DOI: 10.9734/INDJ/2015/19296

Aim: There is a huge treatment gap for schizophrenia in low and middle income countries. Mental health literacy is a pre-requisite for prompt and appropriate help-seeking for schizophrenia. The current study assessed mental health literacy about schizophrenia in a sample of secondary school students in Lagos, Nigeria.

Study Design and Method: A cross-sectional study design was used. Secondary school students (n=156) attending a public co-educational secondary school in Lagos, south-West Nigeria completed a vignette-based questionnaire which assessed literacy about schizophrenia.   

Results: None of the respondents accurately identified schizophrenia in the case vignette. However, 25.6% identified the vignette as a mental disorder, while 3.9%, 2.6% and 0.6% labelled it as emotional problem, depression and mania respectively. Stigmatising labels such as ‘insane’ /’mad’/’brain touch’ were used by 14.1% of the respondents. About a fifth (21.2%) perceived the vignette as a reaction to stress or negative emotional state. Other responses included drug addiction (3.2%), evil spirit possession (5.8%), cultism (3.9%), HIV-AIDS (3.9%) and guilt (5.1%). Less than a quarter (23.7%) of the respondents recommended psychiatrists/mental health services as the appropriate source of help-seeking.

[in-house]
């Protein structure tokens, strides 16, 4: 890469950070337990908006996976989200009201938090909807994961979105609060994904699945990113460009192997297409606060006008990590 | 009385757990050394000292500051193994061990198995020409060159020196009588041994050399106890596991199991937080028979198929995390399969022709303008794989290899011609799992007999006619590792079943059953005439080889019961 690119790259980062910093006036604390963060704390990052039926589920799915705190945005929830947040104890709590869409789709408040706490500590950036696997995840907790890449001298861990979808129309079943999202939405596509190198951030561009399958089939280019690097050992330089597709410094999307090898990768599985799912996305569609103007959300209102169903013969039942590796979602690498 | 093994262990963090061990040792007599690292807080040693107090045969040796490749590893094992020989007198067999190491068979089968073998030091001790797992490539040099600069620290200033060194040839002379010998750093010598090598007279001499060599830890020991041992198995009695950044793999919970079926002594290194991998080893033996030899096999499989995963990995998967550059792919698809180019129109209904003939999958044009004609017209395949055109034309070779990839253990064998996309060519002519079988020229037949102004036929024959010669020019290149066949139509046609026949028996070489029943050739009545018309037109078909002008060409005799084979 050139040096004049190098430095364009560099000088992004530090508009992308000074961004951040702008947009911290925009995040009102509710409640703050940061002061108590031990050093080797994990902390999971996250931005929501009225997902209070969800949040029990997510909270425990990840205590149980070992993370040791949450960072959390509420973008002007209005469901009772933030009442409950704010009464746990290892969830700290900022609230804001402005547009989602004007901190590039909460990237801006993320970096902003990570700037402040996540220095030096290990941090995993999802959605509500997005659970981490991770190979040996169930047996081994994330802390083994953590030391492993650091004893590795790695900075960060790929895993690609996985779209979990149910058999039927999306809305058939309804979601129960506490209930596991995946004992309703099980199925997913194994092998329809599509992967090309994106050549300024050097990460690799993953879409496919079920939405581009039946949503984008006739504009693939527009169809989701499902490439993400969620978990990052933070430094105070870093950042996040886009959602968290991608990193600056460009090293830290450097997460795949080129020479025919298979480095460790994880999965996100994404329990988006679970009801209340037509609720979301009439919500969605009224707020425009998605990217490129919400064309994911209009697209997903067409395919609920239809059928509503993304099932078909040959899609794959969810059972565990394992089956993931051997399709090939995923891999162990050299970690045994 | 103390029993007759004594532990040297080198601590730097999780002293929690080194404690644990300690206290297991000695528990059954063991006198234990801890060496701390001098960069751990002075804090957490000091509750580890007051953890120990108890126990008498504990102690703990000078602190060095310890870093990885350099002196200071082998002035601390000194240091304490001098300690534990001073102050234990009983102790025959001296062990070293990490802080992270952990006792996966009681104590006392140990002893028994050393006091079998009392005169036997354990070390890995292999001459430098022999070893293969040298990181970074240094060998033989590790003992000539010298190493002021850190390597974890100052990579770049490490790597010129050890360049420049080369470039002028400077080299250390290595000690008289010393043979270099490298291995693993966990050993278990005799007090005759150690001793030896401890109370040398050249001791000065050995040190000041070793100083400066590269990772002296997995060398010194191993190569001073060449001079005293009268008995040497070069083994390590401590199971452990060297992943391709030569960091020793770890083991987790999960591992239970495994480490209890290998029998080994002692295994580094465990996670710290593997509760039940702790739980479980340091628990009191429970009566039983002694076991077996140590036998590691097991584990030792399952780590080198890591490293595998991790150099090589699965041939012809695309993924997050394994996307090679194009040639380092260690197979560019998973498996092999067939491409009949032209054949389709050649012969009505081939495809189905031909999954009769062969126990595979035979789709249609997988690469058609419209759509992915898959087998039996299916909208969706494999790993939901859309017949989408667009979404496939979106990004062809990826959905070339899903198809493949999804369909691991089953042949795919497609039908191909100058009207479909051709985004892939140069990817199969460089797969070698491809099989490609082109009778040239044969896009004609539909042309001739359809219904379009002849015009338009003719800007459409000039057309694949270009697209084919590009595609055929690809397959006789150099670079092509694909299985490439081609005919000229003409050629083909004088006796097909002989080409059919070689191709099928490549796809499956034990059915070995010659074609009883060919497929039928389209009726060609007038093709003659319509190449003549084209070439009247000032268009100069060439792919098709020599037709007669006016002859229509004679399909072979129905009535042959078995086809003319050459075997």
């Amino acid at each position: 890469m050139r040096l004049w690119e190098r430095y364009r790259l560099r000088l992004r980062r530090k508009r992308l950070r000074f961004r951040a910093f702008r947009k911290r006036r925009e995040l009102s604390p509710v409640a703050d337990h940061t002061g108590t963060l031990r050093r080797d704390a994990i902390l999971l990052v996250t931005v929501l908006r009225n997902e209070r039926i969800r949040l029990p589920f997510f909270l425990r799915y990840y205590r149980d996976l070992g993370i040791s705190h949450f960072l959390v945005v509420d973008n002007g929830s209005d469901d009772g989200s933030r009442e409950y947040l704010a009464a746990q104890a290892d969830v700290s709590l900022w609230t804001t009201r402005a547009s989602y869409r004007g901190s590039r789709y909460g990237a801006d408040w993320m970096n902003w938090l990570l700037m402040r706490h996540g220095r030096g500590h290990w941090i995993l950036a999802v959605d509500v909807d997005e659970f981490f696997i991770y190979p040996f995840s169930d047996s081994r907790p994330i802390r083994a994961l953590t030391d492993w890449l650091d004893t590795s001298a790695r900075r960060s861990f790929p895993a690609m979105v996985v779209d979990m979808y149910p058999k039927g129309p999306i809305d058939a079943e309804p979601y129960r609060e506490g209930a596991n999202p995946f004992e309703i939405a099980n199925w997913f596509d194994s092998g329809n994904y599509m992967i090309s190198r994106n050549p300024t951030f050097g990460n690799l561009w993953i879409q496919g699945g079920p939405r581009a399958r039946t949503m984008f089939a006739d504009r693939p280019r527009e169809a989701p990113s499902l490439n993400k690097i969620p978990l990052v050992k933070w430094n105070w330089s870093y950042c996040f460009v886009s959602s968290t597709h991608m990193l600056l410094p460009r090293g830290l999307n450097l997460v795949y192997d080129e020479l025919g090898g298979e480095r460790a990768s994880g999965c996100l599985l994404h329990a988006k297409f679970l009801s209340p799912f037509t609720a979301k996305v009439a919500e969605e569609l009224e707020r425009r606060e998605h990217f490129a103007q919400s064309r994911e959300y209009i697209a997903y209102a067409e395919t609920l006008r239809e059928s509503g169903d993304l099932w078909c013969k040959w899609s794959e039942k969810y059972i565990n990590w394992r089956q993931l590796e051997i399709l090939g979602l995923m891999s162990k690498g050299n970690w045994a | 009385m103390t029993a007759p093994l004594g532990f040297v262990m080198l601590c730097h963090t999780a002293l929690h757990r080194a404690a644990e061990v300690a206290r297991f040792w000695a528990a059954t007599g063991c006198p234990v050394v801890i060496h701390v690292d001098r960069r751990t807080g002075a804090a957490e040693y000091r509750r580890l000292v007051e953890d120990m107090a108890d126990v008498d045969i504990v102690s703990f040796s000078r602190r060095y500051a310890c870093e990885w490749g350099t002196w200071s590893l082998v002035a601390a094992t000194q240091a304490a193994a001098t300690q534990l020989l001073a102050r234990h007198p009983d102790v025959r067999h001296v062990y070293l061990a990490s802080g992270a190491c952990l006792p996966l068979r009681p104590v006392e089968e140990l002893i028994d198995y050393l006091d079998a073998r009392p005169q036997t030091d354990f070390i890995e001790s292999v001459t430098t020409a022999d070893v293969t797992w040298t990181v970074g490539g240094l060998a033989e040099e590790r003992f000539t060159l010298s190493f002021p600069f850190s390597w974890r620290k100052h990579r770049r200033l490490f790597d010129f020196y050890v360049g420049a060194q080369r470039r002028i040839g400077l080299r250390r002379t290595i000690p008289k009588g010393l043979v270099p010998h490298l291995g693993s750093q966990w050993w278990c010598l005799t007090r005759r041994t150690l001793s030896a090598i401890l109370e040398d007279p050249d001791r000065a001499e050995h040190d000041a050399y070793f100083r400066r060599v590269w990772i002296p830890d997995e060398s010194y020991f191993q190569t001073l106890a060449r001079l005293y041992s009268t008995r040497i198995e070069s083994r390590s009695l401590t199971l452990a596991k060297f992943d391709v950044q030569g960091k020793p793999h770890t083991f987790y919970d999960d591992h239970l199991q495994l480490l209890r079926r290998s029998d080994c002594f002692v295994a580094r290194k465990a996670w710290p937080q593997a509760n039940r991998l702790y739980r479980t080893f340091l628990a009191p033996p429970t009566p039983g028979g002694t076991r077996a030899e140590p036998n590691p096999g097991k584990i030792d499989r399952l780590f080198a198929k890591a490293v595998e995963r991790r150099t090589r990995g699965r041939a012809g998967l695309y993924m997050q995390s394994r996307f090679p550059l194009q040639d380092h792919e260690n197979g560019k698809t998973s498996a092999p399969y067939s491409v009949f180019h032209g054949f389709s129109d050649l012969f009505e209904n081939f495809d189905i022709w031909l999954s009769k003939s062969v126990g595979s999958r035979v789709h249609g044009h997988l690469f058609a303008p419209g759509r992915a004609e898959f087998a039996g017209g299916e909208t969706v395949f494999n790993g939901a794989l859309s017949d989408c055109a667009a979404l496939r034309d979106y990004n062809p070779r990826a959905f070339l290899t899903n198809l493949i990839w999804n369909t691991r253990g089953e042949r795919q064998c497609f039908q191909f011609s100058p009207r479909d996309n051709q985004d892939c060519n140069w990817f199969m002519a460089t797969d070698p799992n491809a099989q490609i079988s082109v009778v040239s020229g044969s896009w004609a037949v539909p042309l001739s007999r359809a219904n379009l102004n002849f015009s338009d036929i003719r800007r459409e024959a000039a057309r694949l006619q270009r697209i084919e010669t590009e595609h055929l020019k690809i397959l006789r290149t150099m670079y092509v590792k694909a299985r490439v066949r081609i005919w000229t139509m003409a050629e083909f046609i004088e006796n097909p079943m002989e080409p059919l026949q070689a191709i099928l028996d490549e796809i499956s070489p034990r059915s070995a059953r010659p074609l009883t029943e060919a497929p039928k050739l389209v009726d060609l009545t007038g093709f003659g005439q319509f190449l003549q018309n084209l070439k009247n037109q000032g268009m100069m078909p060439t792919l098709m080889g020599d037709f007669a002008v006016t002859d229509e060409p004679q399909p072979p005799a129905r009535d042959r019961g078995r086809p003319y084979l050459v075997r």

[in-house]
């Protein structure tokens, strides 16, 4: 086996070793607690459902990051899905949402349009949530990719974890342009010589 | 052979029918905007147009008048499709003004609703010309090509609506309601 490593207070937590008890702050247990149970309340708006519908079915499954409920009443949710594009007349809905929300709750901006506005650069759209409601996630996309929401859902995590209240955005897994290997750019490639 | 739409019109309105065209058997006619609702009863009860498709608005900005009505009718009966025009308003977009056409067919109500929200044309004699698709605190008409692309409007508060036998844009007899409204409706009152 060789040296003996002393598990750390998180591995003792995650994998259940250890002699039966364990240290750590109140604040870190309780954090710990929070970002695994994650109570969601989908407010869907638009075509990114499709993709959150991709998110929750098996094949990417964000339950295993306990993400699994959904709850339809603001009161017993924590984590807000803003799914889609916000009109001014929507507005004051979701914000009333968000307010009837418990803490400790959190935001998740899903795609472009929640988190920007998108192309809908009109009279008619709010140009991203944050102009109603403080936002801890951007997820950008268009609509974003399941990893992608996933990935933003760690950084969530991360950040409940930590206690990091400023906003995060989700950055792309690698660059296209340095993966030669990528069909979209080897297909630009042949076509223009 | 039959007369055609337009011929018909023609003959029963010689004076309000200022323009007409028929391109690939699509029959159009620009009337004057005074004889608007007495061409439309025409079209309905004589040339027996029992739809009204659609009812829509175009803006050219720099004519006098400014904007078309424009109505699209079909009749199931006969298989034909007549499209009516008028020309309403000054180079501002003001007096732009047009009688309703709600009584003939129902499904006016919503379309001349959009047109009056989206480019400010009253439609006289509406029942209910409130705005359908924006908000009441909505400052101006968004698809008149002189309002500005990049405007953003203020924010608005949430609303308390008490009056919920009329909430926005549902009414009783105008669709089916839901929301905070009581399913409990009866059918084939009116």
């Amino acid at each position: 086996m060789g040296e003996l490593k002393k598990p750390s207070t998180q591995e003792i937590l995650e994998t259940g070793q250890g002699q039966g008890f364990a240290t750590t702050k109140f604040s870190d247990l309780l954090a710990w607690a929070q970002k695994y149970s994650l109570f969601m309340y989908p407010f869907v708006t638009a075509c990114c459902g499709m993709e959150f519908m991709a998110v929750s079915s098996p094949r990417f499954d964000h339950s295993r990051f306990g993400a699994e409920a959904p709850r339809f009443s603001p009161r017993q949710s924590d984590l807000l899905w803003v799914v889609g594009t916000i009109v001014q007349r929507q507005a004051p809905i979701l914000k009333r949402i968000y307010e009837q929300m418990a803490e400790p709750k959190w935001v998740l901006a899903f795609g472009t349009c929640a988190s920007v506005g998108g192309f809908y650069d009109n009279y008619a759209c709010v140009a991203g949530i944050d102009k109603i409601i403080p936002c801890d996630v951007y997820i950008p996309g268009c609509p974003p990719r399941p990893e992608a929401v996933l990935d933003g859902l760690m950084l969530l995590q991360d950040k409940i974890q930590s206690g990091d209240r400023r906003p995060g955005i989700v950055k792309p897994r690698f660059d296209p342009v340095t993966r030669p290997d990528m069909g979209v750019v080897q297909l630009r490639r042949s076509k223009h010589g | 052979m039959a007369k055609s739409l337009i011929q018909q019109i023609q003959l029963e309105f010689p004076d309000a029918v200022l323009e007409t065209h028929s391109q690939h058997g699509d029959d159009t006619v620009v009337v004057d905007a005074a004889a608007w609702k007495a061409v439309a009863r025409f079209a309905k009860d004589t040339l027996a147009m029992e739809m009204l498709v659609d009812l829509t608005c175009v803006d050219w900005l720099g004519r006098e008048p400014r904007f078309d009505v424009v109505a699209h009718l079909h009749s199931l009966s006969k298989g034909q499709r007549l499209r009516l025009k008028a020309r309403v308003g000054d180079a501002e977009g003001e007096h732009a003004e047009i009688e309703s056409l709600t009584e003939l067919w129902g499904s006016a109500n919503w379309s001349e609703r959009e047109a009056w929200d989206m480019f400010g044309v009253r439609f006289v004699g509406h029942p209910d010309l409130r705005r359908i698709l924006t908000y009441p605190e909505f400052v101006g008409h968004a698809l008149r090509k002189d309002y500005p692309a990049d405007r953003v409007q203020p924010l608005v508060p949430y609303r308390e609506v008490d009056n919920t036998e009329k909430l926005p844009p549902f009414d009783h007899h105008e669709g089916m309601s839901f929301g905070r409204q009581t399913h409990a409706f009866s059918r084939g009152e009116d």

Conclusion: The huge knowledge deficits about schizophrenia in this limited sample suggest a significantly unmet need for mental health literacy interventions among adolescents in Nigeria. This may negatively impact on appropriate help-seeking and outcomes of individuals with schizophrenia. Further larger scale studies are needed to confirm and extend our findings.